Soldiers march in South Korea in remembrance of 9/11 attacks
By MARCUS FICHTL | STARS AND STRIPES Published: September 11, 2017
CAMP HUMPHREYS, South Korea — Swamp-like heat and rain didn’t stop marchers during a 48-hour 9/11 memorial ruck march that ended Monday morning at Camp Humphreys.
The 264 participants marched in honor of those affected by terrorist attacks on Sept. 11, 2001 — the largest attack on U.S. soil since Pearl Harbor and the spark for the invasion of Afghanistan.
The march raised $5,384 through pledges and T-shirt sales for the Army emergency relief fund, an interest-free loan service for soldiers.
“There’s something about the ruck march that’s endemic to the Army,” said event coordinator Capt. Stephen Page, 28, of the 304th Expeditionary Signal Battalion and a native of Boise, Idaho. “Suffering a little bit on this course shows solidarity to those overseas still suffering day in day out.”
The marchers carried 35 pounds in their rucks and trekked a 9.11 mile course that weaved around the airfield through the old post and finally looped back to the new barracks at the north of the base.
Soldiers entered as individuals or teams vying for medals and ribbons. The fastest individual raced in at 1 hour, 9 minutes, and the 8th Army staff kept a continuous relay during the entire 48-hour event.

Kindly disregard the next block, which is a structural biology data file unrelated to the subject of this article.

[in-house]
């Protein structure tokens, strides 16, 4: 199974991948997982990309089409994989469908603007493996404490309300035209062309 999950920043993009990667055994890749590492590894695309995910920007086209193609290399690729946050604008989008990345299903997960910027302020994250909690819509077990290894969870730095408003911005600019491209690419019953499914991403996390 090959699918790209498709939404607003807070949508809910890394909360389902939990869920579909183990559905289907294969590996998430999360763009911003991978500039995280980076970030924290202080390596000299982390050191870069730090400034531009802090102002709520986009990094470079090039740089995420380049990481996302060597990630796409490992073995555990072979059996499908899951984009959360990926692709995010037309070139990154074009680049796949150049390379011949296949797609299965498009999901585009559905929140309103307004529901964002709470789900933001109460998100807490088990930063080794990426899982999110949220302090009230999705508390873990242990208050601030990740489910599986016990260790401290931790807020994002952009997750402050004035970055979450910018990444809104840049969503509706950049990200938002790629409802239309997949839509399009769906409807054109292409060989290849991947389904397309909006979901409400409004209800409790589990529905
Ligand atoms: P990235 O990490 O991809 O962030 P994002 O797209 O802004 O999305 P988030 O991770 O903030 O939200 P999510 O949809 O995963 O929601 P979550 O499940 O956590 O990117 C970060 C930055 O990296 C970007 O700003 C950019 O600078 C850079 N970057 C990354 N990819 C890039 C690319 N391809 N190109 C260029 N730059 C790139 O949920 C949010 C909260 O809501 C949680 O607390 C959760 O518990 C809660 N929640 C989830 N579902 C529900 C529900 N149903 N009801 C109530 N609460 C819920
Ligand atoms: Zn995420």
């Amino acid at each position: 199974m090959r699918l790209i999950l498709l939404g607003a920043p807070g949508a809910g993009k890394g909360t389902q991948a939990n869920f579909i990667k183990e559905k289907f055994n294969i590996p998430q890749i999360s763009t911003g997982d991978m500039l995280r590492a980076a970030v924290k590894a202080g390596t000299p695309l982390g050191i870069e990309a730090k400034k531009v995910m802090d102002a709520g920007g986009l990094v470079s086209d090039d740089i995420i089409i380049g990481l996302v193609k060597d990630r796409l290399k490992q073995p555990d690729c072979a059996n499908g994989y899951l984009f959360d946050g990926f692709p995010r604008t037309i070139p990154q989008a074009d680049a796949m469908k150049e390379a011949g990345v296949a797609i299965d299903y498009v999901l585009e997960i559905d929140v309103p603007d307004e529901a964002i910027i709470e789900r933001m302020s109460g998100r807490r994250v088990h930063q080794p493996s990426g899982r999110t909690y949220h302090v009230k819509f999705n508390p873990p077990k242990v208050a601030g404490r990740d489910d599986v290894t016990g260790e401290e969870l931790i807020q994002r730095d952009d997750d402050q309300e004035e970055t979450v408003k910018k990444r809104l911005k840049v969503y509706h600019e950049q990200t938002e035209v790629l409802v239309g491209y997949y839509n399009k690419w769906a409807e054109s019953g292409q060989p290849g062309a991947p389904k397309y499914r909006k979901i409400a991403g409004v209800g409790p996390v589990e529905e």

Nearly 3,000 people died when hijacked planes slammed into the World Trade Center, the Pentagon and a field near Shanksville, Pa., on Sept. 11, 2001. Many of those overseas, like most of the marchers this weekend, were making their way through grade school when the attacks happened.
“I remember being 11 years old, watching the attacks, watching the towers fall and the Pentagon halfway in ashes,” Paige said. “It turned a lot of people in my generation toward the military. The military became what I wanted to do; I wanted to try to prevent this from ever happening again.”
With speakers blasting on his ruck at 4 a.m., Sgt. Dustin Tonne of the 501st Tech Escort led his 10-person team to victory with a time of just over two hours. While Tonne was just a high school freshman in 2001, the Washington state native felt the effects of 9/11 years later in Afghanistan.
He wears a black memorial bracelet on his wrist.
“[The attack] is the reason that there’s so many on the ground currently — the follow-on wars, the aftermath of it all,” said Tonne, now 31. “Remembering all those I know who have fallen because of those events is why I rucked today.”
The marchers are among the 28,500 U.S. troops guarding against North Korea, a nation that has technically been at war with the United States and South Korea since their 1950-53 war ended in an armistice instead of a peace treaty.
The conflict in Afghanistan, meanwhile, has been America’s longest sustained armed conflict and will hit 16 years next month. In two years, soldiers who were born after the Sept. 11 attacks will be deploying to Afghanistan.